China-Britain energy cooperation boosts low-carbon development
Updated: 2015-10-25 16:04
LONDON - As China and Britain have been working on a major nuclear power project and renewable energy, the two countries are set to step up their efforts to shape a low-carbon future.
British Prime Minister David Cameron described as "historic" the agreement signed between Chinese and French companies to build a British nuclear power plant at Hinkley Point in southwestern England, as the project will provide reliable, affordable energy to nearly 6 million homes.
Aside from the nuclear power plant, Chinese companies are also investing in Britain's renewable energy projects, such as solar energy, offshore wind and biomass. SinoFortone Group, a Chinese private development company, recently announced that it has decided to invest in a biomass power station project in Britain.
Chinese companies are also working closely with their British partners to push forward low-emission transport projects in Britain, including electric buses and environmentally friendly taxis.
These projects will not only help Britain build a greener economy, but also boost the exchanges of low-carbon expertise and technologies between the two countries.
Low-carbon transition is seen as one of the top priorities by China and Britain, as both countries are working hard to meet the challenges of climate change. In a joint declaration issued by the two countries, China and Britain pledged to work together in various fields, notably in the field of tackling climate change.
"Given China's huge commercial interest in growing a global low-carbon sector and its growing awareness that fossil fuel-based investments are at risk in a climate-constrained world, it would arguably make sense for Chinese investors to insist that progressively greater proportions of their UK investments go into low-carbon areas," Richard Black told Xinhua, who is the director of the Energy and Climate Intelligence Unit (ECIU), a non-governmental organization.
At an unprecedented and unanticipated pace, China is emerging as the "dominant player" in the world's low-carbon economy, and there are many potential opportunities for countries whose political and business leaders are aligned and alert, according to a report published by the ECIU.
As low-carbon development is generally technology- and capital-intensive, China still needs foreign technology and investment, the report said.
China has announced its plan to launch a national emissions trading system (ETS) covering power generation, steel, cement and other high-emitting sectors in 2017. China has ETS pilot programs in Beijing, Tianjin, Shanghai, Chongqing and Shenzhen cities, and Guangdong and Hubei provinces.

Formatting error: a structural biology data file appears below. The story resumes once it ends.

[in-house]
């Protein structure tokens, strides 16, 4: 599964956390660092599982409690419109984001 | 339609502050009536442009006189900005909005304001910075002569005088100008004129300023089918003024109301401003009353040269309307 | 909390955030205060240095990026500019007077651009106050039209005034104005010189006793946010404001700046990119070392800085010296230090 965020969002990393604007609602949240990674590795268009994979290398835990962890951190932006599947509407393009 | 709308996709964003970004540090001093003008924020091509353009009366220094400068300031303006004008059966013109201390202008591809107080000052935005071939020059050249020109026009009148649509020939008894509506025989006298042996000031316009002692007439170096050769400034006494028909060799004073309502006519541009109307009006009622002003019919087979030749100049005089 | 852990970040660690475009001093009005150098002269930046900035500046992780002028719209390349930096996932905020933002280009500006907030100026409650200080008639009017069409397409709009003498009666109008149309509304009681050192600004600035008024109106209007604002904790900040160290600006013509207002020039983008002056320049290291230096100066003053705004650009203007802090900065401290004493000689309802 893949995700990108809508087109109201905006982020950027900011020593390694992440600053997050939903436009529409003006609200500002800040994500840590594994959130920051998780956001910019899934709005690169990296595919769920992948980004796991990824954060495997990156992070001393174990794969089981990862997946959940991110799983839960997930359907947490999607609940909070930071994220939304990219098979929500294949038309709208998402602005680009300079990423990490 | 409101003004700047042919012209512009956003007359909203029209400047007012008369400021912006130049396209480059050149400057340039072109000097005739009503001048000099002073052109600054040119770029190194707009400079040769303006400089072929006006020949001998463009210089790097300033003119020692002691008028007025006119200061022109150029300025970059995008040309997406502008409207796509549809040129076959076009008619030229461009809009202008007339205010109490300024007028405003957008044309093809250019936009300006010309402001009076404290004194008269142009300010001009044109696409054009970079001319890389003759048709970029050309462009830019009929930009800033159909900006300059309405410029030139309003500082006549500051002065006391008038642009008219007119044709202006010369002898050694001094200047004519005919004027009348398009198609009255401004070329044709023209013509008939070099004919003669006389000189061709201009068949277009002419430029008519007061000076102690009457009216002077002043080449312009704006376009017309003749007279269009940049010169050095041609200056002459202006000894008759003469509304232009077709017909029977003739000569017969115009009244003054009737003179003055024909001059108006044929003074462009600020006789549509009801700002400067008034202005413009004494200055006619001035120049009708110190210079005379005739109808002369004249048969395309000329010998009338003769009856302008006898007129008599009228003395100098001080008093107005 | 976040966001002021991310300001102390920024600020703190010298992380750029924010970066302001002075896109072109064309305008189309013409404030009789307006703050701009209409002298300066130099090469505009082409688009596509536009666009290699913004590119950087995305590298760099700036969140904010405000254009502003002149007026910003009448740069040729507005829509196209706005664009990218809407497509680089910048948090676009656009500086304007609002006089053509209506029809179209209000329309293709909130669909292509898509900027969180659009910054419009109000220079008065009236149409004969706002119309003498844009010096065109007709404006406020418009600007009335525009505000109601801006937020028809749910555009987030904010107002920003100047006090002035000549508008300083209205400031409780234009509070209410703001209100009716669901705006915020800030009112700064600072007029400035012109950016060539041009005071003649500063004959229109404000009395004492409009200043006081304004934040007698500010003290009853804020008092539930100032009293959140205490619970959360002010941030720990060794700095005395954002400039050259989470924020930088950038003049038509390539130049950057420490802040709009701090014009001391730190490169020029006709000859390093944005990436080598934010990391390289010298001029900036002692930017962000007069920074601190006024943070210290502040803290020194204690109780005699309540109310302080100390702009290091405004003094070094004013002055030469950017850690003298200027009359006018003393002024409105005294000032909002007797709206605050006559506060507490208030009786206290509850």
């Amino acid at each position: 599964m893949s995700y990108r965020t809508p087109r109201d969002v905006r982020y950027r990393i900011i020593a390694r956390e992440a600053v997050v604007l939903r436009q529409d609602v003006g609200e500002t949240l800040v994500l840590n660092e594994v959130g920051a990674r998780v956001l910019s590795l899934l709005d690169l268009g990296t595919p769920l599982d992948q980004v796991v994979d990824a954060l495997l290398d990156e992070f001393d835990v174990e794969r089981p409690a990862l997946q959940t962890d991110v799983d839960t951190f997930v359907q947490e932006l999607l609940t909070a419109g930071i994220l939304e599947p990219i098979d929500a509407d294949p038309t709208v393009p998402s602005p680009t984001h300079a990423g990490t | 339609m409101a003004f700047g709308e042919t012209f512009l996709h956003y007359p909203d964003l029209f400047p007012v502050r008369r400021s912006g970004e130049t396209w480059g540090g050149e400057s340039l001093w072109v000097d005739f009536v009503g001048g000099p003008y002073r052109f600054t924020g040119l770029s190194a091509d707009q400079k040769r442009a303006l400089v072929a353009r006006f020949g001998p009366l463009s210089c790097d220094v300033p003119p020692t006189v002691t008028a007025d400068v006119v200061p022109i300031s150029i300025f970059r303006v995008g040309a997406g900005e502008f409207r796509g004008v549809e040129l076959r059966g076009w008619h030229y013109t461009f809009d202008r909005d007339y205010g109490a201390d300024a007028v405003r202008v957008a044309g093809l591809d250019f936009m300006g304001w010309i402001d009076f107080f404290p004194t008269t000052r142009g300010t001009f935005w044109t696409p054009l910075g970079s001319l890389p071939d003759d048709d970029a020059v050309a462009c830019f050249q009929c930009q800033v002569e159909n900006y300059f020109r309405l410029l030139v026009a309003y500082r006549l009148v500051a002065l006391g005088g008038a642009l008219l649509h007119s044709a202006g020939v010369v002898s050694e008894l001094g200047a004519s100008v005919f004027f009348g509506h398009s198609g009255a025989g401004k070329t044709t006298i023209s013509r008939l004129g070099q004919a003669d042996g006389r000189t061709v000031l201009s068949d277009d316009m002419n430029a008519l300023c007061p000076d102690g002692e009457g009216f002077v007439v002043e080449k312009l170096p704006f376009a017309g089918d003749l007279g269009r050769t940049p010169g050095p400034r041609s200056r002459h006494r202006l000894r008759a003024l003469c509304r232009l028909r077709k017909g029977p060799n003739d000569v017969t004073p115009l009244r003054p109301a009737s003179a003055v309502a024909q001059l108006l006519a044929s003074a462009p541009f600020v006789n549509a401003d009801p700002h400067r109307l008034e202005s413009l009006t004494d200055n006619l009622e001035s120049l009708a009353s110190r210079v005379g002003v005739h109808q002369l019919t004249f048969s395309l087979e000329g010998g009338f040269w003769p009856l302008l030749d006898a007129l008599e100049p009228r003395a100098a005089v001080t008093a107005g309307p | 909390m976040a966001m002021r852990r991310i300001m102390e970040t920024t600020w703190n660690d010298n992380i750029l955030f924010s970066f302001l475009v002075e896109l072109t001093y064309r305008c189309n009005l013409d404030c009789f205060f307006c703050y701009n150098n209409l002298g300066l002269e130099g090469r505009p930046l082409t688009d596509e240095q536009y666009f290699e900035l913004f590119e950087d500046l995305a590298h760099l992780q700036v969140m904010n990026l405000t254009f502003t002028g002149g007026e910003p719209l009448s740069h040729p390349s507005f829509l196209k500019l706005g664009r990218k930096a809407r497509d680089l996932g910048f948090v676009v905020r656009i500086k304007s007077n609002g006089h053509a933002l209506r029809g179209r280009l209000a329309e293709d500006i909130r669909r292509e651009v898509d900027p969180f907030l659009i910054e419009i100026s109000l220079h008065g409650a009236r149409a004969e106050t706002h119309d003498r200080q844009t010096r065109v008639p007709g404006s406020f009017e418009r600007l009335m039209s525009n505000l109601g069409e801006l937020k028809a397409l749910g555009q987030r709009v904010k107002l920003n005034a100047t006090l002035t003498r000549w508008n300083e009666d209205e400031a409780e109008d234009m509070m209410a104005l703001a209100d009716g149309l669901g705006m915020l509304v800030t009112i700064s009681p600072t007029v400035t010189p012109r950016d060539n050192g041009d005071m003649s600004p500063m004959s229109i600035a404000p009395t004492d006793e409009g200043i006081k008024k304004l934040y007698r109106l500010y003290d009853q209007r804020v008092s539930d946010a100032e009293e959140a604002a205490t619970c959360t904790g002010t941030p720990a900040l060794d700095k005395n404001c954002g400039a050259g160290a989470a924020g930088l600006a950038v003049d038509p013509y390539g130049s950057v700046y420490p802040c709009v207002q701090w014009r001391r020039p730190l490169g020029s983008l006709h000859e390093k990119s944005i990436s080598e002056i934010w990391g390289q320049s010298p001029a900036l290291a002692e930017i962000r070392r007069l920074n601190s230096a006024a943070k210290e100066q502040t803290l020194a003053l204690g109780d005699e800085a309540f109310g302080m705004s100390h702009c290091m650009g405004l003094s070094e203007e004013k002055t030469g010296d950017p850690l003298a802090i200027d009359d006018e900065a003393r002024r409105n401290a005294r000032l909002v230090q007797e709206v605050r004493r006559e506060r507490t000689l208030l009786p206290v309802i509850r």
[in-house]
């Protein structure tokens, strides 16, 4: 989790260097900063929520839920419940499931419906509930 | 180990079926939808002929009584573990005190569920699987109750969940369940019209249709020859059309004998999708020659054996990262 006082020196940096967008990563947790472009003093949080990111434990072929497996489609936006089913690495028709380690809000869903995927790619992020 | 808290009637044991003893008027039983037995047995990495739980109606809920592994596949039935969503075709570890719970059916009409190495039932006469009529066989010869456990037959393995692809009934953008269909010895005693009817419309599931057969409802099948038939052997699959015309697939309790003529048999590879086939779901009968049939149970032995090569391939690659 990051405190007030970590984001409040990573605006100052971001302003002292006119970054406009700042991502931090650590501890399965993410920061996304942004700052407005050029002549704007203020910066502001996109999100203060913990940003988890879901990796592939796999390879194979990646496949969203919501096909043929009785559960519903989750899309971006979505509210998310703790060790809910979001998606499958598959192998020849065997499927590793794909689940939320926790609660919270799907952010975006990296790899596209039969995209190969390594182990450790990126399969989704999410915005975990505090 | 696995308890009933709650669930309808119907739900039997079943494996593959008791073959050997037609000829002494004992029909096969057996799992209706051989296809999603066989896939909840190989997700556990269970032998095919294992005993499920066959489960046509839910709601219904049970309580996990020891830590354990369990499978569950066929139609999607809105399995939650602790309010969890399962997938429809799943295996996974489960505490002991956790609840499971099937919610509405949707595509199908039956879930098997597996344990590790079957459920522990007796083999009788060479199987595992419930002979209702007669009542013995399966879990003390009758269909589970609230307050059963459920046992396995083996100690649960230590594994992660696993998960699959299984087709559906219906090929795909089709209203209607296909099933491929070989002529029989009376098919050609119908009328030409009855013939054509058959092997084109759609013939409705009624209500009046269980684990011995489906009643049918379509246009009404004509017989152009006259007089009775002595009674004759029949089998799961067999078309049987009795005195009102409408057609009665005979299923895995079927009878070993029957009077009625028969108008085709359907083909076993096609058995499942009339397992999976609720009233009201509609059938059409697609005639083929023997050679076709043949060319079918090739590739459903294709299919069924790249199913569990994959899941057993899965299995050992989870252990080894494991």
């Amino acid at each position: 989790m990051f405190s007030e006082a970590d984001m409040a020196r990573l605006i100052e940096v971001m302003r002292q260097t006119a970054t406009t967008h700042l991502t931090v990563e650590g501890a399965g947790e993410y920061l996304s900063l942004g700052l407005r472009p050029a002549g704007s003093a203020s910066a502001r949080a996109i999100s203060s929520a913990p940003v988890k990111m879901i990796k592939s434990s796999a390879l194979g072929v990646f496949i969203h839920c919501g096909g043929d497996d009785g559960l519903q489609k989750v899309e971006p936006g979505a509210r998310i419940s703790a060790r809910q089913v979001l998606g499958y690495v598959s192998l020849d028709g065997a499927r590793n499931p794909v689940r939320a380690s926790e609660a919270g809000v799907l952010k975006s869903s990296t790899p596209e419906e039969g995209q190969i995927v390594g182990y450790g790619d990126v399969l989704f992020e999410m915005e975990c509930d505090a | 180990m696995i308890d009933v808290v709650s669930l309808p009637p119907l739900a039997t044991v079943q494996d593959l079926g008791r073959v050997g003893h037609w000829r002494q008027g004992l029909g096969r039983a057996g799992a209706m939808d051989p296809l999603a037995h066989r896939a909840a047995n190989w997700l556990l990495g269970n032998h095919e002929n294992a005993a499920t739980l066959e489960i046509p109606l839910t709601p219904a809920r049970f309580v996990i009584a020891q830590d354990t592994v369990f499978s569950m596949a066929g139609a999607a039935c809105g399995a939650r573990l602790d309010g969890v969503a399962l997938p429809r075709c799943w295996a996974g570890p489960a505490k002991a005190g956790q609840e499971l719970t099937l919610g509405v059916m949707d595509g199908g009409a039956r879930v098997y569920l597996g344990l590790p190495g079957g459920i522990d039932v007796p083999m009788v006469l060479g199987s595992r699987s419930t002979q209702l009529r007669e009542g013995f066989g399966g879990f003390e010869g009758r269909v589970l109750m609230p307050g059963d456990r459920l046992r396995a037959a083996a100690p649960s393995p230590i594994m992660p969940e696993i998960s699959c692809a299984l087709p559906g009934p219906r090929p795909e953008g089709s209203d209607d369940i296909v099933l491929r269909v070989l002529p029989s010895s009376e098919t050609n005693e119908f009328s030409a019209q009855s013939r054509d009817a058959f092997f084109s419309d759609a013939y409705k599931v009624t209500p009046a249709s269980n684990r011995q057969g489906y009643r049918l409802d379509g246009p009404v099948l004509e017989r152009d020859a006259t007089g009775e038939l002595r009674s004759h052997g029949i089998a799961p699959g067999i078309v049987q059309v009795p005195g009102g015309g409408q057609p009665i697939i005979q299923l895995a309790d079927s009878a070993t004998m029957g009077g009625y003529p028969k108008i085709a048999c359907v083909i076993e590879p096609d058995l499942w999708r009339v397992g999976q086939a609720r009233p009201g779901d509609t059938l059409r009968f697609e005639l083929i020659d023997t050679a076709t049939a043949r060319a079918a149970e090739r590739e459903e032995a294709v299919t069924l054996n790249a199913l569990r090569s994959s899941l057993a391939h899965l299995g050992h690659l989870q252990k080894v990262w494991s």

China's ETS pilot programs have received technical assistance from several European countries, including Britain, whose experience in national and European carbon trading schemes has immense value both for Chinese policymakers and the companies involved, according to the report.
"It's clear that the Chinese market is open for those kinds of skills and expertise," Black said.
"Another area is low-carbon services. This includes things like designing a carbon trading system, establishing effective regulations, and dealing with the specific problems of financing low-carbon energy." he added.
Going for green
With the upcoming United Nations Conference on Climate Change in Paris, the impact of climate change is once again the focal point of discussions among world leaders and experts.
According to a research paper published online in the journal Nature Climate Change, drylands could cover more than half of the global land surface by 2100 if global green house gas emissions continue to rise, which would have a disproportionate effect on developing countries, and could exacerbate poverty levels and land degradation.
Over the last few years, China has adopted an increasingly ambitious and committed approach to climate change and low-carbon development, according to the report published by ECIU.
"It plays a positive leadership role within the United Nations climate negotiations, has become the world's biggest investor in renewable energy, and has rapidly restrained and apparently reversed its growth in coal consumption." it said.
"China has shown great leadership with its new pledge of financial support for the poorer countries," chair of the Grantham Research Institute on Climate Change and the Environment Nicholas Stern told Xinhua in an interview earlier this month.
Stern said it is important that China also promotes investments by developing and emerging market economies in low-carbon infrastructure, including through national and multilateral development banks.
He noted that the development of new technologies will be very important in combat against climate change.
China pledged an "Intended Nationally Determined Contribution" (INDC) to cut carbon dioxide emissions per unit of gross domestic product (GDP) by 60 to 65 percent from the 2005 level by 2030, according to a document submitted to the Secretariat of the UN Framework Convention on Climate Change.
The world's second-largest economy intends to achieve its peaking of carbon dioxide emissions around 2030 and will do its best to peak early, according to the INDC.
"Pushed by climate change concerns and pulled by the lure of a rapidly growing global market, China is set to dominate both the politics and the business of the world's low-carbon transition," Black said.
"It's clear there are opportunities on offer to British companies if they and the (British) government are inclined to grasp them," he added.